Welcome to Our Community

Unlock hidden features. Sign Up for Free Today!

V-rail truing (OX Router)

Discussion in 'CNC Mills/Routers' started by Jasen Stengel, Nov 15, 2015.

  1. Jasen Stengel

    Jasen Stengel Well-Known
    Builder

    Joined:
    Jun 26, 2015
    Messages:
    9
    Likes Received:
    8
    I had to step away from my build for a couple weeks because my wife had surgery, and where I left off I had encountered an issue... the 3 V-rail extrusions for my gantry don't line up exactly. The cuts are off of 90 deg. by small amout, but over a 1000mm the difference is noticeable.

    What would be the best way to true up the rail ends so that they are as close to square as possible? or am I just making myself crazy over a small detail?
     
  2. Joe Santarsiero

    Joe Santarsiero OB addict
    Staff Member Moderator Builder

    Joined:
    Oct 30, 2014
    Messages:
    648
    Likes Received:
    135
    The best way is to bring them to a local machine shop to mill the ends to length together. It shouldn't cost anymore than 20-30 dollars.
    With that said, a machine shop isn't always an option. If you have a chop saw or know a buddy that has one then that should do the job. A finer tooth is recommended, but if you need it done you try with what's avail.
    Another method is with a miter box and a solid stop. Since it can be quite difficult to take only a hair off of the end with a hand hacksaw you may want to take off a full blade width of a cut plus a small amount for cut off.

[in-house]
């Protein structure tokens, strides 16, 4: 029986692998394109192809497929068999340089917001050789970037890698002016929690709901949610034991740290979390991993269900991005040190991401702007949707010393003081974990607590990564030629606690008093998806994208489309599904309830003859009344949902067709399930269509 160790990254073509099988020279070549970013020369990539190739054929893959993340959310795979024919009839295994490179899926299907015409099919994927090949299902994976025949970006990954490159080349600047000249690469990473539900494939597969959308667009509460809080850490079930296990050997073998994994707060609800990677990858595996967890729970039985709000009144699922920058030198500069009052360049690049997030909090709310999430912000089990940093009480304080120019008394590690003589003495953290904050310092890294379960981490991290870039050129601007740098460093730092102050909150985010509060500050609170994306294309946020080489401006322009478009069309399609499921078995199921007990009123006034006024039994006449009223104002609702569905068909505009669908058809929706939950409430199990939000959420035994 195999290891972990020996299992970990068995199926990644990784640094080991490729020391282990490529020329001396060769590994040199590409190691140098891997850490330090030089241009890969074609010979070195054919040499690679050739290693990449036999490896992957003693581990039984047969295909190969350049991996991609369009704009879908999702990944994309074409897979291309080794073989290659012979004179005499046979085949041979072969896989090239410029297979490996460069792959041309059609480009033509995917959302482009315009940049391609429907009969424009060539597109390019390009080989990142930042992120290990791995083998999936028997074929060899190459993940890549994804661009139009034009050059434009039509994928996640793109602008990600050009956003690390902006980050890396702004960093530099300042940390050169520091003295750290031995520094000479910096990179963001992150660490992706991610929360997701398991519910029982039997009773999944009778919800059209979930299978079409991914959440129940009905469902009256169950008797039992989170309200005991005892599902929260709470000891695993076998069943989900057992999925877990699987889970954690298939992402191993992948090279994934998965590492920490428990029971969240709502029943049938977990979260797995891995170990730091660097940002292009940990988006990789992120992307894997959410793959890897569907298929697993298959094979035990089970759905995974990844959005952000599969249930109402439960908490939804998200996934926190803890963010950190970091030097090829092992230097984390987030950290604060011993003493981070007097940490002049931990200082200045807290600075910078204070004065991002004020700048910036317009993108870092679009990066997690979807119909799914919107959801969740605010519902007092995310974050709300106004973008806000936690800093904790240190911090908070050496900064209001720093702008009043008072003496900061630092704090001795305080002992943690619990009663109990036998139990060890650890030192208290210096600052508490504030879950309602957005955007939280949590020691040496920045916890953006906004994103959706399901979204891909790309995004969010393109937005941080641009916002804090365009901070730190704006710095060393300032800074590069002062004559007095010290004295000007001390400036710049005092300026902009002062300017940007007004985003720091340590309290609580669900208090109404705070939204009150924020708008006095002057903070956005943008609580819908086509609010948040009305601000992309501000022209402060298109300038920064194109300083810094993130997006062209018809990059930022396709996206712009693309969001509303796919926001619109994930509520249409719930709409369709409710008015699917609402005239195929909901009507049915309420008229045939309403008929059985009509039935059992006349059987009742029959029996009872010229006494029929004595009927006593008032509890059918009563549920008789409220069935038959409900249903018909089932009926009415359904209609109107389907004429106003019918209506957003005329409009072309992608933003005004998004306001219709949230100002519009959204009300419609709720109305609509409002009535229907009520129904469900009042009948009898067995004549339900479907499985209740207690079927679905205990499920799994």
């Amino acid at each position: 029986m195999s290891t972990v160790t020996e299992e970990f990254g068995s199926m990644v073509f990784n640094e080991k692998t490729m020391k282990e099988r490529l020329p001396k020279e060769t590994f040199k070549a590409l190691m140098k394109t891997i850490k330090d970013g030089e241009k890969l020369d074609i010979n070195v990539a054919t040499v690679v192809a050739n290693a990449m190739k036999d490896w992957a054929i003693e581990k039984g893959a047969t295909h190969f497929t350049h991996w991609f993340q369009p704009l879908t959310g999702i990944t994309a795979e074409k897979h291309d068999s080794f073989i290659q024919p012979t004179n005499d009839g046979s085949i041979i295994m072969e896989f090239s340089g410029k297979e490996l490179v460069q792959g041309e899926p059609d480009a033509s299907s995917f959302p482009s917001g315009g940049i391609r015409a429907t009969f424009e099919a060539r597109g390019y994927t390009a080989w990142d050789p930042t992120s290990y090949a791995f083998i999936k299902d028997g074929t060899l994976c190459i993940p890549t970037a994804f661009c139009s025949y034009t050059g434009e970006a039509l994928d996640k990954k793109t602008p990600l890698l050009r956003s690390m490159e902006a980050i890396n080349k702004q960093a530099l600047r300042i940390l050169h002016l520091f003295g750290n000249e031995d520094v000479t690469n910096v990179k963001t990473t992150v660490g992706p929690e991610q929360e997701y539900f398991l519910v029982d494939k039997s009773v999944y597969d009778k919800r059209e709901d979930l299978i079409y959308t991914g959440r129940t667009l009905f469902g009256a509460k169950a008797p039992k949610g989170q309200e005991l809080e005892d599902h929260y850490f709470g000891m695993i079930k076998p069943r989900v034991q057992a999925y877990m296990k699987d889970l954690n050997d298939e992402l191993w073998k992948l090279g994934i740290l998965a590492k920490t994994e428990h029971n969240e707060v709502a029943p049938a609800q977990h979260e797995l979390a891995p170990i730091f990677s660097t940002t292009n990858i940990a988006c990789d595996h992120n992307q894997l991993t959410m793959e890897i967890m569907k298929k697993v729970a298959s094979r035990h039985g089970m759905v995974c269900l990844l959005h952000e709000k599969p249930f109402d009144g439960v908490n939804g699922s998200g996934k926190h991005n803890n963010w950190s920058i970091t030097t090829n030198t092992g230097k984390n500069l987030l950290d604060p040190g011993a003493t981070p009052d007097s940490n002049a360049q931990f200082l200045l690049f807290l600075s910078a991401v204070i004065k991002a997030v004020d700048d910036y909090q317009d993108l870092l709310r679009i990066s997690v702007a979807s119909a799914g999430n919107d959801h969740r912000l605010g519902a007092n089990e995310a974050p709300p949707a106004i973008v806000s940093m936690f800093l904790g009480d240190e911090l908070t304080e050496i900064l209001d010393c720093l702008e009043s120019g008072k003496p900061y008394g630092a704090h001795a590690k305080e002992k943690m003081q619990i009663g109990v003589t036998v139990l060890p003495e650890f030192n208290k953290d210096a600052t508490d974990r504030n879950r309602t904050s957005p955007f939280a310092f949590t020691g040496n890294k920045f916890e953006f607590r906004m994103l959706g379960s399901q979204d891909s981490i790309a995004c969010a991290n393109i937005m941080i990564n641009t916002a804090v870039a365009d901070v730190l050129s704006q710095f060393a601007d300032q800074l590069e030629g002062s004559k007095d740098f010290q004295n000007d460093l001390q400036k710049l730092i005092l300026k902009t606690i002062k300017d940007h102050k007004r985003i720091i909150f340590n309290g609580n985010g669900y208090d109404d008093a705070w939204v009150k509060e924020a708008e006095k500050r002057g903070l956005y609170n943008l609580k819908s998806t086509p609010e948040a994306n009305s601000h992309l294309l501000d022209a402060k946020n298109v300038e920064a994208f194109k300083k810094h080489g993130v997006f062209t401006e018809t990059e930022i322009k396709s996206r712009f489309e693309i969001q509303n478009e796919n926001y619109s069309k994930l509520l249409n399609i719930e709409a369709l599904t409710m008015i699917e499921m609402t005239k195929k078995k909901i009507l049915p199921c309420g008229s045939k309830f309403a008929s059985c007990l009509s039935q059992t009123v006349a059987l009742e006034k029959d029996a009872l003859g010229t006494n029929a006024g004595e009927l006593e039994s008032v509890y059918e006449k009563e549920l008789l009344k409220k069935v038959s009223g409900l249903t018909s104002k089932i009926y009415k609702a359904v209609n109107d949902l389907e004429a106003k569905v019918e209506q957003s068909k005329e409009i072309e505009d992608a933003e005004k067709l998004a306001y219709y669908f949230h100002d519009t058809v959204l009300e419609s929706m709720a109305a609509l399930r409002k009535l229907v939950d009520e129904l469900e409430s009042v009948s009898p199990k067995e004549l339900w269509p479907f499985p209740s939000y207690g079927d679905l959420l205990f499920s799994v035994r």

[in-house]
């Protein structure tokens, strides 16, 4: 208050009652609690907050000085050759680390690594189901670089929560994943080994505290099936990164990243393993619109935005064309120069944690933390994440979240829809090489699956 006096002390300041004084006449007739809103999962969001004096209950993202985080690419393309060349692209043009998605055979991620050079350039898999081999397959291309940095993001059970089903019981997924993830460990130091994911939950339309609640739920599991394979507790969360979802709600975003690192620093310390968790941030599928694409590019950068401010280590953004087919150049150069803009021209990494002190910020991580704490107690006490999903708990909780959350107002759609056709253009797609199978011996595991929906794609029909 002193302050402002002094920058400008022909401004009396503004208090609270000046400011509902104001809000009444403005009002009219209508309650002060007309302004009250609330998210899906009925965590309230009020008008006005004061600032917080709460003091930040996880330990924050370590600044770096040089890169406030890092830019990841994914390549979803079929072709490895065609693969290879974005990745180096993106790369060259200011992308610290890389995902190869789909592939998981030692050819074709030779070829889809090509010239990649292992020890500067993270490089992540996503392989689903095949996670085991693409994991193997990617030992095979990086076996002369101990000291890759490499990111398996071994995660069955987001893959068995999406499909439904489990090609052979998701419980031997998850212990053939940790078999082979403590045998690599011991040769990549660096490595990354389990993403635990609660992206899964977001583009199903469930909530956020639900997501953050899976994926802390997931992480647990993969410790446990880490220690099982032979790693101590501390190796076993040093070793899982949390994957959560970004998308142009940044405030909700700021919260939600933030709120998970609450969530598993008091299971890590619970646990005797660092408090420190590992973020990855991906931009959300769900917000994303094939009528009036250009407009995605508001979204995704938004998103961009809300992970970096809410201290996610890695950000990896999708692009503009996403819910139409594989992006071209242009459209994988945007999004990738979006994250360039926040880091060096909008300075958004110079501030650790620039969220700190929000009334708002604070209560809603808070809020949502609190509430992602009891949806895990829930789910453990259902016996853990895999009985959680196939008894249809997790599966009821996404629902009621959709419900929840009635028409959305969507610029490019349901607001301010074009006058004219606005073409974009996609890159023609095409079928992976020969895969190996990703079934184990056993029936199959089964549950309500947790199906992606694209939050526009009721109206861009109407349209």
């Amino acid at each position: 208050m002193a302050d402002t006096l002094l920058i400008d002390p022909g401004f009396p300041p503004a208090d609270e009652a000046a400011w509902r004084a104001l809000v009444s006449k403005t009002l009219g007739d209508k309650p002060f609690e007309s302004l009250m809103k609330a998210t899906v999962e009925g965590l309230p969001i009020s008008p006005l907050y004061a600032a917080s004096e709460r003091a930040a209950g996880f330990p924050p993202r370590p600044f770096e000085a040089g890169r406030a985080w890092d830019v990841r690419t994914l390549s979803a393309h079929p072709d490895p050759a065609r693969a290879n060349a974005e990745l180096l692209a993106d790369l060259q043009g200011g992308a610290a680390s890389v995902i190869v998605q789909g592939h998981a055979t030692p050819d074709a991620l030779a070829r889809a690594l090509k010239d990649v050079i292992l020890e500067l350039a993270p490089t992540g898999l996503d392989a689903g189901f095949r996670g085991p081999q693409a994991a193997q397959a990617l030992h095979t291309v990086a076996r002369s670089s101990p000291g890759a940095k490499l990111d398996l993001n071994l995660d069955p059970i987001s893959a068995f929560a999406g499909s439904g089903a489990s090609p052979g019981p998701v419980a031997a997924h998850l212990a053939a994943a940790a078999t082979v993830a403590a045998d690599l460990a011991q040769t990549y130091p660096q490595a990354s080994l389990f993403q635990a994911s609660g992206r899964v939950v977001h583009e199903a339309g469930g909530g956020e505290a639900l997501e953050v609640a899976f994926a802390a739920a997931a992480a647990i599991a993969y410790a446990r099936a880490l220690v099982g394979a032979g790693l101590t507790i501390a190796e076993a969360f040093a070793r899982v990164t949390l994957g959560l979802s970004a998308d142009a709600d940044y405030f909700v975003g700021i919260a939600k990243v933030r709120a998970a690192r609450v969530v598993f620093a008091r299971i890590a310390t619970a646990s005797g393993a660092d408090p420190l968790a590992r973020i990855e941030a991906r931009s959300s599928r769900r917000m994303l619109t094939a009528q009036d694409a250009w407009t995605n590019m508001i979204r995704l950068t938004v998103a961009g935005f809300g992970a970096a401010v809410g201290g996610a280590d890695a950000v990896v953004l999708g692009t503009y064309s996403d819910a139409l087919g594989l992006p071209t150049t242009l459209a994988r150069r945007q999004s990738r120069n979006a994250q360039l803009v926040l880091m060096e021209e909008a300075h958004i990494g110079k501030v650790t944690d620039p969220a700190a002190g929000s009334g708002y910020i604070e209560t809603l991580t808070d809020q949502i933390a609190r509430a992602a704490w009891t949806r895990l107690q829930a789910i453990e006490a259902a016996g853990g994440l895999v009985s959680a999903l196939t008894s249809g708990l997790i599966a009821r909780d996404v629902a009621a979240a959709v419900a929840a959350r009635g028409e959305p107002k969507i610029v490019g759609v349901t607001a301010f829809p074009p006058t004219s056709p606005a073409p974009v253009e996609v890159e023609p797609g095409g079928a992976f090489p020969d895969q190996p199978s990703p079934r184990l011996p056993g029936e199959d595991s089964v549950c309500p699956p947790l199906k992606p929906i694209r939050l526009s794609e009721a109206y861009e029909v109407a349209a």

If you're really strapped and have a hand file you could use that to draw file the ends square together. You may have to make a square of you don't have one of those laying around.
    Just some ideas. I'm sure there's more.

    Joe.
     
  3. Jasen Stengel

    Jasen Stengel Well-Known
    Builder

    Joined:
    Jun 26, 2015
    Messages:
    9
    Likes Received:
    8
    I talked with a buddy and I may have a solution (if you don't mind giving your opinion on it) I picked up a table saw balancing blade and some matching fine grit sandpaper for it... I was going to carefully calibrate the miter gauge and blade angle with a machinist square, then carefully sand true the 3 members... if that doesn't work, I figure I can sacrifice 20mm or so of width and cut them true with the metal cutting blade I got for my chopsaw... My only concern is getting the same length on all 3 extrusions... but with a little fiddling, I am pretty confident that I can figure that one out...

    I guess I could make a sled with a fixable stop for the saw, that could be the next attempt I guess.
     
  4. Rick 2.0

    Rick 2.0 OpenBuilds Team
    Staff Member Moderator Builder

    Joined:
    Dec 20, 2013
    Messages:
    1,102
    Likes Received:
    405
    Best solution would be getting a non-ferrous metal cutting blade for your table saw, ganging the pieces together and running them through on a sled. If you're just shaving the ends slightly, any carbide tipped high tooth count panel cutting blade should also do the trick, saving you the $$ of buying a blade for such a small number of cuts.

    As an alternative (as I don't have a decent table saw), I set up a simple V-slot jig to trim ends with.

    [​IMG]

    The plate you see at the far end was used to gang multiple similar pieces together so all would be trimmed to the same length. I'd trim one end and then rotate the whole piece and do the other.